On the first Tuesday of every month, the Christchurch Sri Chinmoy Centre offer Bhajans and Kirtan evenings that are free of charge and open to anyone who would like to attend. These performances of devotional music run from 7—8pm and participants are welcome to join in with the kirtan (call and response style singing) or simply enjoy the meditative and joyful environment.
Bhajans (from the Sanskrit word bhaj, meaning 'to serve, to love, to share') are short devotional songs offered to and invoking various cosmic deities or aspects of the Divine.
The bhajans that we perform are all written by Sri Chinmoy who exemplified the eastern bhakti tradition (devotional love). His artwork, poetry, prose, songs, music, sporting endeavours, world service initiatives and teachings were underpinned by his love of God and his aspirations for a world infused with peace and joy.
Through his bhajans, which he wrote in his native Bengali language, Sri Chinmoy's love for the Divine was distilled into a simple yet rich and lyrical form. It is in these sweet and melodious songs that one can become immersed in the mantric cadence and pure vibration of devotion.
Sri Chinmoy Bhajan Singers
This is a sample of one of Sri Chinmoy's bhajans, Manas Purite Shudhu Banchana, being performed by the Sri Chinmoy Bhajan Singers – an international all-female group of Sri Chinmoy's students who exclusively perform his bhajan music.
Mirabai – India's Bhakti Saint
From a historical perspective that stretches back through many centuries, one of the most renowned exponents of the bhajan tradition was India's Mirabai. A Hindu princess, mystic poet and devotee of Lord Krishna, she was born into a Rajput royal family in the 16th century and is now celebrated as a Bhakti saint. Of Mirabai Sri Chinmoy wrote,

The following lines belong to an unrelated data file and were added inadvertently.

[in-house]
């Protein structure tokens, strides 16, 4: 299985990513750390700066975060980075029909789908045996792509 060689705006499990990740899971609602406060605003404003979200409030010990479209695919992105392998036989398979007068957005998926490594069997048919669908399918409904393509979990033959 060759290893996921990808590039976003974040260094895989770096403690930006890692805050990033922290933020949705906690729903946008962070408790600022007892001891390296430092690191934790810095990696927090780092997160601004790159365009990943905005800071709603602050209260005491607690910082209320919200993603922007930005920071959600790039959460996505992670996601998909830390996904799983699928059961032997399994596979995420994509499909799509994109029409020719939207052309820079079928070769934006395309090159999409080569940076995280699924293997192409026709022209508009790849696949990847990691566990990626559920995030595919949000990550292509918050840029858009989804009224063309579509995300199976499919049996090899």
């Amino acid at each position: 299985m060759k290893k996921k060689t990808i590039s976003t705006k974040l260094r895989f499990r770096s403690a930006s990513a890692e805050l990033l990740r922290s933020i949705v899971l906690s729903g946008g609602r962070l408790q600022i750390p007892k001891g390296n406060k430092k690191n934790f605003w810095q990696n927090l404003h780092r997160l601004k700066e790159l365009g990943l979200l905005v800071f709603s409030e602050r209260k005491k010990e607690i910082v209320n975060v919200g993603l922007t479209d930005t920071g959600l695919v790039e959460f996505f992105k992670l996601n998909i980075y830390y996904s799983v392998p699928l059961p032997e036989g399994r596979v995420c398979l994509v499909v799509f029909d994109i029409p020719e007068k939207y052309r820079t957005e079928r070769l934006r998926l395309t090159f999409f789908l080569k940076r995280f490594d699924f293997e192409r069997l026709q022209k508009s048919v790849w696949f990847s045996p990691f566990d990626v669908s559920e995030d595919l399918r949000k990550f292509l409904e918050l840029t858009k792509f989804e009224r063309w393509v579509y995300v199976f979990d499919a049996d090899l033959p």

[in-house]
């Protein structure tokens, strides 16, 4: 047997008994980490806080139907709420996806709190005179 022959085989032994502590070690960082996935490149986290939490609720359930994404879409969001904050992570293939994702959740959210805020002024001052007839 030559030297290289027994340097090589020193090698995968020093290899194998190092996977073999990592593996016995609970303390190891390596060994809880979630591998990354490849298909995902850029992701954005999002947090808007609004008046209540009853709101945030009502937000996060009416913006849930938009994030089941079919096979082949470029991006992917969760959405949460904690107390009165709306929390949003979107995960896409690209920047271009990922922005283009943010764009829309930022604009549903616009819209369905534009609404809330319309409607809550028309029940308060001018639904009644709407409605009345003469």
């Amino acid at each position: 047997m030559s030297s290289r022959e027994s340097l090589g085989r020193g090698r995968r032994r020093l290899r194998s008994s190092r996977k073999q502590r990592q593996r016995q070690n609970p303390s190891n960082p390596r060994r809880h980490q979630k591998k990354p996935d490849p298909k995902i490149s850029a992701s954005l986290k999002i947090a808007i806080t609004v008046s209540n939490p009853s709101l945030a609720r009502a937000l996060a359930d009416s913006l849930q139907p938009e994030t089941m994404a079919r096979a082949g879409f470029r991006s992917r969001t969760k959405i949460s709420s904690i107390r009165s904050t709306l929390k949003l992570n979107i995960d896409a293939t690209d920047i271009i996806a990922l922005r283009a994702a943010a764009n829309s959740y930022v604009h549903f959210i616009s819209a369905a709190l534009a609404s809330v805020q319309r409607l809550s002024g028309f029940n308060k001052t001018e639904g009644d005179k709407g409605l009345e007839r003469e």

Mirabai was a devotee of the high, higher, highest order. Among the saints of India, she is absolutely unparalleled. She composed many, many bhajans, which are prayerful songs to God. Each song Mirabai wrote expressed her inspiration, aspiration and sleepless self-giving.
The word kirtan also derives from Sanskrit and means 'the narrating, reciting, telling, describing, sharing of ideas or stories' through song and chant. Kirtan is simply a call-and-response style of singing or chanting in melodic form where one or more singers and musicians recite the lines of a song and the audience responds by repeating the phrase. It is also a style of aural learning that is quite common in the ancient traditions of the world. A Kirtan performance may also include the accompaniment of musical instruments such as guitar, harmonium, tabla, mridanga, flute and various types of cymbals and bells.
Where and When
As stared above, our bhajan evenings are free of charge but, as seating is limited, registration is required. Details of our Bhajans and Kirtan evenings are advertised in the Upcoming Special Events section of our homepage where you can also find links to a registration form. We look forward to seeing you at our monthly Bhajans and Kirtan evenings.